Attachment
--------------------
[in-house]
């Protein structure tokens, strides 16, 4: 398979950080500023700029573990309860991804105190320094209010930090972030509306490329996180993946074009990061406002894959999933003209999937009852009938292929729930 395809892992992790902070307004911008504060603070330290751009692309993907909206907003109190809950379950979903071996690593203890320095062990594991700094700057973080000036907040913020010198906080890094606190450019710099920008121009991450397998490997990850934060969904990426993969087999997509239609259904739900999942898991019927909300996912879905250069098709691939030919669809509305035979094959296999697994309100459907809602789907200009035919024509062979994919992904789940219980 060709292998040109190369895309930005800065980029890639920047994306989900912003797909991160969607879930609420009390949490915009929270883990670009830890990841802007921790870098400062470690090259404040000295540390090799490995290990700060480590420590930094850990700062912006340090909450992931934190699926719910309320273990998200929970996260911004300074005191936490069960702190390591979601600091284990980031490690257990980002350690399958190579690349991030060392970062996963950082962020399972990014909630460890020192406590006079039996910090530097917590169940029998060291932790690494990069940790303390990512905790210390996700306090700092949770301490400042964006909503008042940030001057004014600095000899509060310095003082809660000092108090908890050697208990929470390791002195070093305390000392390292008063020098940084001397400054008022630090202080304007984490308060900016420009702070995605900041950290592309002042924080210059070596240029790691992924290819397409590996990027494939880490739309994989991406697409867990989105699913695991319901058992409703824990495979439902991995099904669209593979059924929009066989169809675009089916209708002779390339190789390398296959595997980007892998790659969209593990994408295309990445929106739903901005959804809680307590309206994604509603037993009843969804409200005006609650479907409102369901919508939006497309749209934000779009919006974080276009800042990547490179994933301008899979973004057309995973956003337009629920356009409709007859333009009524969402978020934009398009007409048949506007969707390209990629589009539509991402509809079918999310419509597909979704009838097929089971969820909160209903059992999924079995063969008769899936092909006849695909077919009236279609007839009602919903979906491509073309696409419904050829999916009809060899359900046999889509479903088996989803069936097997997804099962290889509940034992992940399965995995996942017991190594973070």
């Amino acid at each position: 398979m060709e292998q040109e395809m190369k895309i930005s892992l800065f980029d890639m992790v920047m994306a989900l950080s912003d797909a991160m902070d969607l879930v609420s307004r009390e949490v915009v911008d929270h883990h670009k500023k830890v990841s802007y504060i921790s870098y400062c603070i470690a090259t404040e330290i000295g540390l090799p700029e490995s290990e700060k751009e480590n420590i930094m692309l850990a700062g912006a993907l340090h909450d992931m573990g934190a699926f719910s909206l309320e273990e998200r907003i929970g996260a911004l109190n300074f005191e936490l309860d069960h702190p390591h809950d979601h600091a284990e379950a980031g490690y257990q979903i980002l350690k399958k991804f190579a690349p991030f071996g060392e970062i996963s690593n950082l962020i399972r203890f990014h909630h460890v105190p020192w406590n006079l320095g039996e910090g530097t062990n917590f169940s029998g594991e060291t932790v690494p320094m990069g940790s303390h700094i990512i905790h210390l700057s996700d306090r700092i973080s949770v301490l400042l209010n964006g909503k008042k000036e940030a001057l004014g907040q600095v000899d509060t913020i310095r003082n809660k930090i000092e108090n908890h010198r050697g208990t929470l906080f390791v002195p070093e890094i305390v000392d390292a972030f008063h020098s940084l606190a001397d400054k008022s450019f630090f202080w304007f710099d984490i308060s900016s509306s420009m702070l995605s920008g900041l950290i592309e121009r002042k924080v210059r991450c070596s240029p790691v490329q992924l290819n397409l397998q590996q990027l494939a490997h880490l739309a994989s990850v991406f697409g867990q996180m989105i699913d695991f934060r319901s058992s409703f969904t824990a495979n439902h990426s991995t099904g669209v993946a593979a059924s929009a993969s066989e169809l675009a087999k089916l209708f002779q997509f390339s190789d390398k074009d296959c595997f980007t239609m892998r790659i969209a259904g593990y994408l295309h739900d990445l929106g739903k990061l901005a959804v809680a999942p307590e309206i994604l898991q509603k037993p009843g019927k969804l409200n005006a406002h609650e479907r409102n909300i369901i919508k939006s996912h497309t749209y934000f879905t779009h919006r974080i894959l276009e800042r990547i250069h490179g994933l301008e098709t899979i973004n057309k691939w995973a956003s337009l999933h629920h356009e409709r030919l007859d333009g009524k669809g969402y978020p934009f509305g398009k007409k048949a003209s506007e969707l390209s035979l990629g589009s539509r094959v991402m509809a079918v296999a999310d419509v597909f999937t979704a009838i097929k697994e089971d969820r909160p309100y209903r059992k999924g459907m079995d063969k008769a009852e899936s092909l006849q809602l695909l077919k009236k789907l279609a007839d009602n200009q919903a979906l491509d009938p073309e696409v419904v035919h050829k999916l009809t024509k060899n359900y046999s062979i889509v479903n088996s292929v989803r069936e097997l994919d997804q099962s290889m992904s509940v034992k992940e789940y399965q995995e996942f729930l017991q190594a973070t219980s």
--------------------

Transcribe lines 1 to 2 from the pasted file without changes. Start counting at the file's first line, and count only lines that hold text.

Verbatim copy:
[in-house]
């Protein structure tokens, strides 16, 4: 398979950080500023700029573990309860991804105190320094209010930090972030509306490329996180993946074009990061406002894959999933003209999937009852009938292929729930 395809892992992790902070307004911008504060603070330290751009692309993907909206907003109190809950379950979903071996690593203890320095062990594991700094700057973080000036907040913020010198906080890094606190450019710099920008121009991450397998490997990850934060969904990426993969087999997509239609259904739900999942898991019927909300996912879905250069098709691939030919669809509305035979094959296999697994309100459907809602789907200009035919024509062979994919992904789940219980 060709292998040109190369895309930005800065980029890639920047994306989900912003797909991160969607879930609420009390949490915009929270883990670009830890990841802007921790870098400062470690090259404040000295540390090799490995290990700060480590420590930094850990700062912006340090909450992931934190699926719910309320273990998200929970996260911004300074005191936490069960702190390591979601600091284990980031490690257990980002350690399958190579690349991030060392970062996963950082962020399972990014909630460890020192406590006079039996910090530097917590169940029998060291932790690494990069940790303390990512905790210390996700306090700092949770301490400042964006909503008042940030001057004014600095000899509060310095003082809660000092108090908890050697208990929470390791002195070093305390000392390292008063020098940084001397400054008022630090202080304007984490308060900016420009702070995605900041950290592309002042924080210059070596240029790691992924290819397409590996990027494939880490739309994989991406697409867990989105699913695991319901058992409703824990495979439902991995099904669209593979059924929009066989169809675009089916209708002779390339190789390398296959595997980007892998790659969209593990994408295309990445929106739903901005959804809680307590309206994604509603037993009843969804409200005006609650479907409102369901919508939006497309749209934000779009919006974080276009800042990547490179994933301008899979973004057309995973956003337009629920356009409709007859333009009524969402978020934009398009007409048949506007969707390209990629589009539509991402509809079918999310419509597909979704009838097929089971969820909160209903059992999924079995063969008769899936092909006849695909077919009236279609007839009602919903979906491509073309696409419904050829999916009809060899359900046999889509479903088996989803069936097997997804099962290889509940034992992940399965995995996942017991190594973070």